Credit ills plague isle real estate
Sales of commercial real estate plunge
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The nationwide credit crunch has taken a toll on Hawaii's commercial real estate sector, which saw sales volume plunge 58.5 percent in the first half of the year, according to a new report.
Local real estate deals, affected by more stringent lending requirements and a disconnect in pricing between buyers and sellers, fell only 7.3 percent from 113 transactions in the first six months of 2007. But year-to-date sales volume plummeted to $536 million from $1.2 billion, according to the latest investment market report released today by Colliers Monroe Friedlander Inc.
Large deals over $25 million were affected the most by the credit crunch with major hotels, shopping centers and office building sales falling to levels not seen since the late 1990s, before the state's latest economic boom.
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Hawaii's commercial real estate sales volume plunged 58.5 percent in the first half of the year, following the severe downturn in the U.S. market, according to a new report.
The number of local real estate deals, affected by more stringent lending requirements and a disconnect in pricing between buyers and sellers, fell only 7.3 percent from 113 transactions in the first six months of 2007, according to the latest investment market report released today by Colliers Monroe Friedlander Inc.
But year-to-date sales volume plummeted to $536 million from $1.2 billion in the first half of 2007, with the greatest declines in high-priced hotel and retail deals, which saw sales volume drop by 87.5 percent and 76.6 percent, respectively.
Large deals over $25 million were affected the most by the credit crunch with major hotels, shopping centers and office building sales falling to levels not seen since the late 1990s before the state's latest economic boom, according to the report.
While Hawaii's residential real estate market has not been as substantially affected as the mainland by the credit crunch and subprime mortgage troubles, investment funds have lost significantly in mortgage-backed securities and have curtailed acquisitions in Hawaii and on the mainland, said Mike Hamasu, Colliers' director of consulting and research.
"The large transactions are not occurring; you have a whole bunch of sales prices that are small in comparison to last year," he said.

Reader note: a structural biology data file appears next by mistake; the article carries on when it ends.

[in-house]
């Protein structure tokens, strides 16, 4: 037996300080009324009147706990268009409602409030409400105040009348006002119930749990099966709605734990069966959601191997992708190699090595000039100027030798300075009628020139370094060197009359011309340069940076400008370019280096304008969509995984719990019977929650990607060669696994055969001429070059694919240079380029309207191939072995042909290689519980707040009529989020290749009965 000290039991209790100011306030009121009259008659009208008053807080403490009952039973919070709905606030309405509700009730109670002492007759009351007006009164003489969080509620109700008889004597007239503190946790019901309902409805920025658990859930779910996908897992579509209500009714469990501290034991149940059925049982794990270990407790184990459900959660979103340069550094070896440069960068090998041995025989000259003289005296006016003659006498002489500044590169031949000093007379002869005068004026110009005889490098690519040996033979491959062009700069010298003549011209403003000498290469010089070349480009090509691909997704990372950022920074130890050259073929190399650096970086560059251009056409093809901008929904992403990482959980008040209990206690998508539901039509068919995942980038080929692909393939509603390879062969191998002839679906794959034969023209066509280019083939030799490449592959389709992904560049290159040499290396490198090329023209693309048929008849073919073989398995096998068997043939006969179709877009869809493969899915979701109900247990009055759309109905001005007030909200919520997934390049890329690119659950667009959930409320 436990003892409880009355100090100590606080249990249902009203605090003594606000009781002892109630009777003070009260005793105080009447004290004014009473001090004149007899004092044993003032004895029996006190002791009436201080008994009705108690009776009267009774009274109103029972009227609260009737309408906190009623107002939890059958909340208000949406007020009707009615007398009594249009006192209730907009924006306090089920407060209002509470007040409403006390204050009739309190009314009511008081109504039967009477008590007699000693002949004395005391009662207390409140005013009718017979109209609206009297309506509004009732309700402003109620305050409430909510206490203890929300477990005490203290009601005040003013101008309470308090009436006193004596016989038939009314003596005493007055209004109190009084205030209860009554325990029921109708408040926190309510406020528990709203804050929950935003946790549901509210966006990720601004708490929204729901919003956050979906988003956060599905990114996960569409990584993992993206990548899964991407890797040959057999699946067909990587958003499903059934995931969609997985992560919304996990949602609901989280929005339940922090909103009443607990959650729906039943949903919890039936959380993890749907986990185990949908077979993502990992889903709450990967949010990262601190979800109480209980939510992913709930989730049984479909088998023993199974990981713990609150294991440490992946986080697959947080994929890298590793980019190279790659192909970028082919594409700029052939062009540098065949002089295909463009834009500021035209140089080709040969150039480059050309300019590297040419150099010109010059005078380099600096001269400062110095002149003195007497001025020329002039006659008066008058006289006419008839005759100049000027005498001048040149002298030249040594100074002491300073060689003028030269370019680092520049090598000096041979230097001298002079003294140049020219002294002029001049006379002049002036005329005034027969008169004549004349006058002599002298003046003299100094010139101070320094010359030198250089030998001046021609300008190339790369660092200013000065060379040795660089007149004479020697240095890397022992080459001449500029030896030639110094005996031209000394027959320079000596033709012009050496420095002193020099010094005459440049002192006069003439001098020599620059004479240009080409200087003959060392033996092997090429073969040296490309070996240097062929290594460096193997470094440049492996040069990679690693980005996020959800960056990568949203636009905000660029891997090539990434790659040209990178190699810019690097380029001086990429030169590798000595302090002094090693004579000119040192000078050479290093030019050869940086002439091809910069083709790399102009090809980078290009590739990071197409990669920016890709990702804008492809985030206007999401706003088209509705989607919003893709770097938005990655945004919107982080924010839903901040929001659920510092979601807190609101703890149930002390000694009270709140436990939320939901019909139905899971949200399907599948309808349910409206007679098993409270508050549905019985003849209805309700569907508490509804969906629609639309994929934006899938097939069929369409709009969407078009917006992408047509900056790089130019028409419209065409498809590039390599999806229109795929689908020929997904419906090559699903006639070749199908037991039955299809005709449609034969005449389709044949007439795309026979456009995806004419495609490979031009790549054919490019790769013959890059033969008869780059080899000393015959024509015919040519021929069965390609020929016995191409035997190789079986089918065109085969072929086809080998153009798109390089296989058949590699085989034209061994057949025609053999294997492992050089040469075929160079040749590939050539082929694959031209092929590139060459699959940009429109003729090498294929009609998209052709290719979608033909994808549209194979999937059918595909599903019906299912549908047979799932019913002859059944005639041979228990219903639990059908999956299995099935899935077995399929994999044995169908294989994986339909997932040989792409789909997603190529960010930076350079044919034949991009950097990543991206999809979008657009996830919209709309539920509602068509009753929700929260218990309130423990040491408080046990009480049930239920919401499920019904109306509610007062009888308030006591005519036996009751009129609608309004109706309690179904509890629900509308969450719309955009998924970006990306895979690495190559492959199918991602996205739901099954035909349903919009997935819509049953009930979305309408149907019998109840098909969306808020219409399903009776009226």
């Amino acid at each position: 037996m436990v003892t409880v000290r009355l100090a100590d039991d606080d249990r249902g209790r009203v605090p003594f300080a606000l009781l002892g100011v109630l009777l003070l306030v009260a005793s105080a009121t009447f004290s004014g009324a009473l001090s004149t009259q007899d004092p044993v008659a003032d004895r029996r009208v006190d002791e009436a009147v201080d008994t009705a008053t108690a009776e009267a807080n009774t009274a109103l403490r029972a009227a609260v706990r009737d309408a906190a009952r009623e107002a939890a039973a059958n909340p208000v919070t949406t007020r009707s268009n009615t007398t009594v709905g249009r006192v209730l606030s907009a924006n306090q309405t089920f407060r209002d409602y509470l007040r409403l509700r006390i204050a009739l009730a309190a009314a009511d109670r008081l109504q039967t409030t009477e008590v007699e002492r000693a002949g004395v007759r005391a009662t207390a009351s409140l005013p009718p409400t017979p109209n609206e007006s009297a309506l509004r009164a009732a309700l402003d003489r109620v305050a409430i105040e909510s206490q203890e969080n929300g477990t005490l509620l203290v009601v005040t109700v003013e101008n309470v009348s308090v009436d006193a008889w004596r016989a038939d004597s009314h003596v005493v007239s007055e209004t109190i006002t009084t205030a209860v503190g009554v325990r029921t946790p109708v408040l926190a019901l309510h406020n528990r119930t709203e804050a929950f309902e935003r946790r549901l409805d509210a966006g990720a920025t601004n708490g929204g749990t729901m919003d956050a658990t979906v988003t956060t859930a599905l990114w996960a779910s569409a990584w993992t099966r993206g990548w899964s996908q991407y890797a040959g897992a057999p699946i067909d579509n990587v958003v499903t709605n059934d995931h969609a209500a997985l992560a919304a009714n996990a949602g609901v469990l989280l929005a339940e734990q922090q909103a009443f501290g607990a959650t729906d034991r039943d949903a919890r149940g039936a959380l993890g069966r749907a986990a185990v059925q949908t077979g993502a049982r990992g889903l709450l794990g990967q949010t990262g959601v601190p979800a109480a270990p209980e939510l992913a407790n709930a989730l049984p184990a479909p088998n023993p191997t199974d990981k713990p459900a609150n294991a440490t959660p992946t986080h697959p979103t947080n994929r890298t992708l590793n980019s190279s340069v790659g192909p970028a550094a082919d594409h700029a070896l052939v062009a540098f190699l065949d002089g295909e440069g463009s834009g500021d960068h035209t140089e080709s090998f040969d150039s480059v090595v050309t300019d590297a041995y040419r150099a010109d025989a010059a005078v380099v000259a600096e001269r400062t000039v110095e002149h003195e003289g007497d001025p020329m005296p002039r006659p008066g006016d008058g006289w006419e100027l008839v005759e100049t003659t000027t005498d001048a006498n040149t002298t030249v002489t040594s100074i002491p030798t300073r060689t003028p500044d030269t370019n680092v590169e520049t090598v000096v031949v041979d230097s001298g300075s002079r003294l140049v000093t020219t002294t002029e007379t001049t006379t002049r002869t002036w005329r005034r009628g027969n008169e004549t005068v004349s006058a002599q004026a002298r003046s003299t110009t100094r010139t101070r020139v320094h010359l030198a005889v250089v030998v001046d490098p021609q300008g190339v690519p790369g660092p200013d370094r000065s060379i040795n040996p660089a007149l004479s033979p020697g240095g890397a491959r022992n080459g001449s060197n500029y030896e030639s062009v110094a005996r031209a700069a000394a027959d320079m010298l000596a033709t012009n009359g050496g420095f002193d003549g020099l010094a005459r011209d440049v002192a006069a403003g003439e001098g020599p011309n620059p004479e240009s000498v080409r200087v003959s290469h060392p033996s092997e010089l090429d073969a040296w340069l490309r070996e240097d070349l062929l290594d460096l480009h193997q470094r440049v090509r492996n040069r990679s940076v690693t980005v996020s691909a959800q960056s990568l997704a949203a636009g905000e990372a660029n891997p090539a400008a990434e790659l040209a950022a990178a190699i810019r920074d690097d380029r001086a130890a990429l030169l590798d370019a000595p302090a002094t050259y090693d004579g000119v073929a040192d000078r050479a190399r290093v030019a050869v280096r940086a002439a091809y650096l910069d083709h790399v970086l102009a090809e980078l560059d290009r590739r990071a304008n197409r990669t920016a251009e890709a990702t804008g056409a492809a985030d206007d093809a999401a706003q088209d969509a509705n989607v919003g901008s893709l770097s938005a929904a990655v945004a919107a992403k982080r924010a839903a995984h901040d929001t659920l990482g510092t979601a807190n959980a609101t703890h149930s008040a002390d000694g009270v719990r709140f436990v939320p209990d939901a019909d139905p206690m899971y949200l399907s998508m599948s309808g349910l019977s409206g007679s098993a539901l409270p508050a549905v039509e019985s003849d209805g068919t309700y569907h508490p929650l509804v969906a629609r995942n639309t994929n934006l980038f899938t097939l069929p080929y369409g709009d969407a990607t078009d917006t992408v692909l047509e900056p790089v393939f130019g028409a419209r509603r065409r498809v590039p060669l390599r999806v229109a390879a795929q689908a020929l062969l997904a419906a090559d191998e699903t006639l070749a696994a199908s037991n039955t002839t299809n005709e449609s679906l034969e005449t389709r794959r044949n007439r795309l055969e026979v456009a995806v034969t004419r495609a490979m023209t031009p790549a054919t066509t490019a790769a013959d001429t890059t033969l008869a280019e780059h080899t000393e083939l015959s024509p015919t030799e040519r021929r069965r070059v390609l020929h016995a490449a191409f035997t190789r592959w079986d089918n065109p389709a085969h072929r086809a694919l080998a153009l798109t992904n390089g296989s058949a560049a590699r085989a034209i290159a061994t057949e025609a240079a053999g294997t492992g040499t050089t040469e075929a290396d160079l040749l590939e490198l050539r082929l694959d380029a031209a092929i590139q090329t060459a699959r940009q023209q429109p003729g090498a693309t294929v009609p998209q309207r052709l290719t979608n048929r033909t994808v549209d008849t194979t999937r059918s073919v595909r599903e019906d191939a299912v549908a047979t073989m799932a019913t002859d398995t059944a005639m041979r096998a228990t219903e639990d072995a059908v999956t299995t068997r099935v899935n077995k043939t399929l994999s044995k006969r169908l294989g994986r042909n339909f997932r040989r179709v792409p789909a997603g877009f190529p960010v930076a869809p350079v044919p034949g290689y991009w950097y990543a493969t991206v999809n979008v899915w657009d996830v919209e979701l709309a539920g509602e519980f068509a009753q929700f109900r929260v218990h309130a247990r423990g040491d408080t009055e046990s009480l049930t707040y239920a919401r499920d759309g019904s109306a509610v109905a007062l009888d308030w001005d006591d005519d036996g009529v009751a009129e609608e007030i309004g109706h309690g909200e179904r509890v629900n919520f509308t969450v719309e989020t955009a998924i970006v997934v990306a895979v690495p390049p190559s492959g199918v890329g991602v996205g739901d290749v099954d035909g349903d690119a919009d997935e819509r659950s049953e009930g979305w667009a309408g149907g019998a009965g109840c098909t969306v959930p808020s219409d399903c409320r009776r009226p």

Last year's transactions included the $575 million purchase of the Makena Resort on Maui by the Dowling Co. and Morgan Stanley Real Estate, the $85 million sale of the Pacific Park Plaza in Honolulu and the more than $50 million acquisition of the former Gold Bond building in Kakaako.
The average hotel sales price has fallen a staggering 75 percent to $21.6 million from $86.3 million last year, while the sales price for retail properties dropped to $2.5 million from $9.9 million.
The market has reversed itself from last year's period of abundant capital with no money down to 25 percent to 50 percent equity requirements. This has resulted in other major deals being re-traded or pulled off the market altogether.
The mainland owners of ResortQuest's flagship Waikiki hotel pulled the property off the market earlier this year, as did the California owners of the Hotel Hana-Maui and Honua Spa and Fairmont Orchid Hawaii hotel on the Big Island.
"Even for solid investment opportunities based on strong supportable income factors, financing is difficult to secure," the report said.
However, sales remain strong for properties priced below $5 million, the buyers of which have an easier time securing financing through local banks. These properties - industrial condominiums, land sales and smaller apartment buildings - comprise more than 70 percent of the total number of transactions.
The commercial real estate market is not expected to rebound in the near future until major investment firms identify the magnitude of losses and other financing sources become aggressive on lending, Hamasu said.
"Hawaii is unique in many other factors, but in this particular situation you have significant similarities with other markets in the country," he said. "One of the contributing factors for the downturn in the economy is this situation on Wall Street. Until that, plus other factors, get corrected, we're not going to see a turnaround."
For the year, transaction volume is anticipated to drop by 50 percent to 60 percent as more owners wait for alternative financing in the capital markets. Sales volume in Hawaii is anticipated to total $1.3 billion to $1.6 billion, a 50 percent decline from last year's total of $3.04 billion.